Seize His Shadow
It's Groundhog Day - a day proliferating the myth that a rodent can predict the weather six weeks out. Personally, the day means nothing to Iowans. There will almost always be foul winter weather during the high school basketball tournaments in March. And spring doesn't really arrive until my neighbor, Ann, and I come out of our mutual hibernations and have our first prolonged driveway chat.
But for a moment, let's assume this myth about seeing the shadow thing is true. We then have another example of how systems ignorance (the opposite of systems thinking) can mess up decision-making.
Dissect this with me. The groundhog makes a decision to leave his home and go outside. If he DOES NOT see his shadow, he decides everything is okay, and he can stick around for a while (thereby ushering in spring). If he DOES see his shadow, however, he freaks out, decides outside is unsafe, and scurries back into the safety of his abode.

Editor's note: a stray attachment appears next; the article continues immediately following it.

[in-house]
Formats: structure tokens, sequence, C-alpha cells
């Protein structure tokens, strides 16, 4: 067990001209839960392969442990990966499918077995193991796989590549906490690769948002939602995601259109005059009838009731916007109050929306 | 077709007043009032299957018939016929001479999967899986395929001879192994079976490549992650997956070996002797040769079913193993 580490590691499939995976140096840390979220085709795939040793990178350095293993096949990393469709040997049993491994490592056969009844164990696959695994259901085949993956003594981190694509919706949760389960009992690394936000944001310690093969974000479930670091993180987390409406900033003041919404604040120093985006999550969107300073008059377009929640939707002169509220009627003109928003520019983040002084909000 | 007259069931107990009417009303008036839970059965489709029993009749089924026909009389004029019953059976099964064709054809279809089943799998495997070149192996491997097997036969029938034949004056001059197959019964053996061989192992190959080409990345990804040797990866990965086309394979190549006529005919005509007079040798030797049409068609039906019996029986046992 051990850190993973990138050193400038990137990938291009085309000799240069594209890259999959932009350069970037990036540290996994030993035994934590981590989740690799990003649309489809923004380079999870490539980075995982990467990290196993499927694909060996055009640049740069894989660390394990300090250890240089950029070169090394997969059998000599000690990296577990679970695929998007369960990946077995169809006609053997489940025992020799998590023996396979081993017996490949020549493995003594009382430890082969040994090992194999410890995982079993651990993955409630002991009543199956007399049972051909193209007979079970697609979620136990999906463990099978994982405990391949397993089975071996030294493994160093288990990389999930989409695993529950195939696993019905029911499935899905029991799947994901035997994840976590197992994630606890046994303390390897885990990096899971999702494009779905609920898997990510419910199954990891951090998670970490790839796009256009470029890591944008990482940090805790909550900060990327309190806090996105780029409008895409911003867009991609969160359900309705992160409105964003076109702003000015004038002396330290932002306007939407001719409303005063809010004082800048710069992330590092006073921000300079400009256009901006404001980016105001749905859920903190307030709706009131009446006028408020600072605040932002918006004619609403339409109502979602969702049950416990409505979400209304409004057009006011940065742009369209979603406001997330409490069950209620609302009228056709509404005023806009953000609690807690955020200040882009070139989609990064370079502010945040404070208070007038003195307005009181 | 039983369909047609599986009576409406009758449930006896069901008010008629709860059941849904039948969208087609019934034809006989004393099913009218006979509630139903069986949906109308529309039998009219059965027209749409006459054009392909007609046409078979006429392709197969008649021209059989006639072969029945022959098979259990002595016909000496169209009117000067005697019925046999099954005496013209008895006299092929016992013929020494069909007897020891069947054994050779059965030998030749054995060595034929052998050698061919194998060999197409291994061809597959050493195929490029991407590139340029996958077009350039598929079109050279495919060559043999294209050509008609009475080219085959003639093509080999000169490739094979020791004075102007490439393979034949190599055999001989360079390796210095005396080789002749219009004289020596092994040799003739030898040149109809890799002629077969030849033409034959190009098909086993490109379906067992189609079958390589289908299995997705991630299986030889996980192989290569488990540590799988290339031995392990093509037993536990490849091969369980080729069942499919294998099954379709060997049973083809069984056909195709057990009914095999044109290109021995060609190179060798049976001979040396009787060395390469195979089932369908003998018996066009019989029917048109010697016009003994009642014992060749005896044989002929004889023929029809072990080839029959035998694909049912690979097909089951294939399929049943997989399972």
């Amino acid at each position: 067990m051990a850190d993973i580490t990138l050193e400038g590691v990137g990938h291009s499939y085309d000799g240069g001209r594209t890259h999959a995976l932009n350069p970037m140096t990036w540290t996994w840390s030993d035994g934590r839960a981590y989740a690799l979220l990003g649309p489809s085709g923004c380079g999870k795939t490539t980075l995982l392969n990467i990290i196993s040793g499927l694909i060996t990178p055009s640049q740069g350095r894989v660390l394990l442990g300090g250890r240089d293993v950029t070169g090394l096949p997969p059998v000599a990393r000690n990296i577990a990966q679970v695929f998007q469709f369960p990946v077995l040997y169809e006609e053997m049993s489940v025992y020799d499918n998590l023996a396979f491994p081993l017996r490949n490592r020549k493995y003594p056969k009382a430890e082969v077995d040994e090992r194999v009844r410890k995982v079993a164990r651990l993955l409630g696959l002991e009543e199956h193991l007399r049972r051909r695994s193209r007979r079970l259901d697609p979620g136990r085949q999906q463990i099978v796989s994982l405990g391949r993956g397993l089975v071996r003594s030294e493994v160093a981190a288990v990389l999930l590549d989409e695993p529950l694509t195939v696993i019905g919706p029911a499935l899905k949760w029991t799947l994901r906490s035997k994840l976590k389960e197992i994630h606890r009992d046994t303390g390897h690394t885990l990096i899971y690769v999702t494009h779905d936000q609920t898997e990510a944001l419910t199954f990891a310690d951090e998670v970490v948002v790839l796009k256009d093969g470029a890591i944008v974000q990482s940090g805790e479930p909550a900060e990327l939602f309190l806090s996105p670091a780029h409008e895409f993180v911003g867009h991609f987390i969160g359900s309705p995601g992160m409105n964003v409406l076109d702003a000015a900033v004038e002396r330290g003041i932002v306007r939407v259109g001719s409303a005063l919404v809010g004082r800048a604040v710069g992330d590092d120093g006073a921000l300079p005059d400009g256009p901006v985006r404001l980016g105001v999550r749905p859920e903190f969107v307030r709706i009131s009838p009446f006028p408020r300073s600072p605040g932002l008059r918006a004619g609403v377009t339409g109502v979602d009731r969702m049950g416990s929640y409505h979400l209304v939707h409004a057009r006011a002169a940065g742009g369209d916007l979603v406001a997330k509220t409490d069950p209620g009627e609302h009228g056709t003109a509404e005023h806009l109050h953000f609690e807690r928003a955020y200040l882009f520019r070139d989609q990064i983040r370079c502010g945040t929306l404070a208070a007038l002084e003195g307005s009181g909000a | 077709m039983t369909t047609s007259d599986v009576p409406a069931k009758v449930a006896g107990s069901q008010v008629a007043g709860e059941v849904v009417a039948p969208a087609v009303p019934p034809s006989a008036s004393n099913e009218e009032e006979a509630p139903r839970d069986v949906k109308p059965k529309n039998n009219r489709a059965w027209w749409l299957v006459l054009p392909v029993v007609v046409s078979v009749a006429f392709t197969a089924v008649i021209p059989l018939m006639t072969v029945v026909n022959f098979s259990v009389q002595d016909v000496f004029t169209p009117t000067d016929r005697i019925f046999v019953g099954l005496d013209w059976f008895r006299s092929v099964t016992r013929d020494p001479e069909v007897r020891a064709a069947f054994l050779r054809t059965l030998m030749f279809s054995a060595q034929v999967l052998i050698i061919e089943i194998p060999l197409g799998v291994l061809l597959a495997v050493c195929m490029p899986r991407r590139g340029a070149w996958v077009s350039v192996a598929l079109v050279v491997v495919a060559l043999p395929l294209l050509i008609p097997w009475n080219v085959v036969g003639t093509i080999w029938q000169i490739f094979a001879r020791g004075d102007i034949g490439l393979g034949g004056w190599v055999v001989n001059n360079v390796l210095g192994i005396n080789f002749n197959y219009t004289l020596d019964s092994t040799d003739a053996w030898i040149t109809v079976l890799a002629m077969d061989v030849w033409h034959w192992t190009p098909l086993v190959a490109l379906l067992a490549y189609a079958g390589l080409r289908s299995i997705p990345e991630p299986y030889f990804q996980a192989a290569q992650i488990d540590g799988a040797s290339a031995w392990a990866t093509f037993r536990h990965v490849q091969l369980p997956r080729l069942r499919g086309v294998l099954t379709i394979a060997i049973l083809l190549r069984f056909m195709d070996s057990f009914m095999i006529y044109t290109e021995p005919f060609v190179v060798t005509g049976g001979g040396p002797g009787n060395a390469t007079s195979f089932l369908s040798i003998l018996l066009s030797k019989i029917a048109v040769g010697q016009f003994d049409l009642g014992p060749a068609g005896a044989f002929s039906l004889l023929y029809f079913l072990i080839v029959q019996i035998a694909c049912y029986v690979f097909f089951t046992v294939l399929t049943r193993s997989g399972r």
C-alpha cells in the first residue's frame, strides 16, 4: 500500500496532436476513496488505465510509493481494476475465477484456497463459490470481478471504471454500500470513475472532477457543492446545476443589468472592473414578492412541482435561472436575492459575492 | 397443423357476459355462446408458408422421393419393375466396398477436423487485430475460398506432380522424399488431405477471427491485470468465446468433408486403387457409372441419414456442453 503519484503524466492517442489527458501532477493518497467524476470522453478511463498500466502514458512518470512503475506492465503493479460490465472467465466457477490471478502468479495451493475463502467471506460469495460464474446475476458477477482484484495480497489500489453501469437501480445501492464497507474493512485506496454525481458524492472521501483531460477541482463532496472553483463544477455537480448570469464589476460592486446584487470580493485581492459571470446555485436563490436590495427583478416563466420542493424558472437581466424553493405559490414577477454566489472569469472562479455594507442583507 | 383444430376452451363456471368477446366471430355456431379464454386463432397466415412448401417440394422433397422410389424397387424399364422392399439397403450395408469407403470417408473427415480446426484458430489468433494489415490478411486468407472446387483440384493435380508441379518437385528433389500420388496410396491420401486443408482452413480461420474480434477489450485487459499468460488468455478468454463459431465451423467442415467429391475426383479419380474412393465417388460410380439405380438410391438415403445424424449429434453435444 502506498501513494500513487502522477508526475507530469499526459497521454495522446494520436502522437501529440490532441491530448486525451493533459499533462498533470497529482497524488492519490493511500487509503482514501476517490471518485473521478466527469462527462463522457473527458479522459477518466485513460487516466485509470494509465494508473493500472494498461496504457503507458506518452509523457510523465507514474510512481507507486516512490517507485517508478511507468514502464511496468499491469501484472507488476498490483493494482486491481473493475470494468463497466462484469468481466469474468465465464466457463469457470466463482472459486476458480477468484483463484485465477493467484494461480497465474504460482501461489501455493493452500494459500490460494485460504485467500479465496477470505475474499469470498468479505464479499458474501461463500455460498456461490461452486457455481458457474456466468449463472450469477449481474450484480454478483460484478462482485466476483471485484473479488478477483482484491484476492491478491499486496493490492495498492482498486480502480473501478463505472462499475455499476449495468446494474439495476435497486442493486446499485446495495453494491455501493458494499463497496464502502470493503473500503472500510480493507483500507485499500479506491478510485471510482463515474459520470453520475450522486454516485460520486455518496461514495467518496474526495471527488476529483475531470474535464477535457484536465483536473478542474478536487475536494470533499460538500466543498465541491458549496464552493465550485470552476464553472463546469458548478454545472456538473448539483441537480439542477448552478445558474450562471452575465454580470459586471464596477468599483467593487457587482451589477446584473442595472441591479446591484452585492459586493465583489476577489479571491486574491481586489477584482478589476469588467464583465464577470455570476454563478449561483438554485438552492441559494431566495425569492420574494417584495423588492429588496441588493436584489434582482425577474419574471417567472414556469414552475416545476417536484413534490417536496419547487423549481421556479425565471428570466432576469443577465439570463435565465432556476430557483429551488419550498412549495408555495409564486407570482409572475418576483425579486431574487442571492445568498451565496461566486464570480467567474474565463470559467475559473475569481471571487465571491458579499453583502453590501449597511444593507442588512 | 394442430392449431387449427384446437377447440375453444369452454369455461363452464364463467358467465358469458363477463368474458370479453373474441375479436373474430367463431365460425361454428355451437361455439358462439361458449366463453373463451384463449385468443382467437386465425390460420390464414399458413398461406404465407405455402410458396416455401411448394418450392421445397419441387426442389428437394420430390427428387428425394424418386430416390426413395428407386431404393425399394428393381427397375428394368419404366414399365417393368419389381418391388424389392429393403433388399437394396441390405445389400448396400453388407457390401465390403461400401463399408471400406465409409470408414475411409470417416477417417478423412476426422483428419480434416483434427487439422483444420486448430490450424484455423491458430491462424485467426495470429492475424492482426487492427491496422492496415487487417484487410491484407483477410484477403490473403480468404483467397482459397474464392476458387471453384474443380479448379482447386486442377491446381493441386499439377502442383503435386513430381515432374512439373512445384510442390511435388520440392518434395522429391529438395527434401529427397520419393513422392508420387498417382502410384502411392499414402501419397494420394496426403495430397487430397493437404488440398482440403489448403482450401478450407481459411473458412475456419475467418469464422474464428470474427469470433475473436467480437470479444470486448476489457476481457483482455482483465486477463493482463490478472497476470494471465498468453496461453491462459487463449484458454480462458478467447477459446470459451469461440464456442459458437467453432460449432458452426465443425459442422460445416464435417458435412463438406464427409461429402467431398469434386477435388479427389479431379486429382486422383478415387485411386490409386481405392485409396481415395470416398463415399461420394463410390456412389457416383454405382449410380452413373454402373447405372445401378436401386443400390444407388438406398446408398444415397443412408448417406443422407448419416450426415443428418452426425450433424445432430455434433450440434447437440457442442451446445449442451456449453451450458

Pretty absurd, eh?
A manager (or executive, or any other form of so-called leader) pokes his head out of his organization into the world at large. Seeing nothing threatening out there, he (or she, to be fair) decides that the environment is non-threateningly great and that he and his organizational can flourish. However, if the rodent manager sees that his actions (shadow) have had an impact on the outside environment, he becomes freaked out and retreats back into his cubicle, hoping a prolonged status quo will prevail.
OK, that's a little tongue-in-cheek. As organizational groundhogs, we need to seize the shadow. We need to recognize our role that our outputs are having on the environment around us. If we do see those impacts (positive or negative), we need to be accountable for them, embrace them, seize them, and own them. And if that means fixing them, so be it.
Will you simply see your shadow today? Or will you also seize your shadow as well?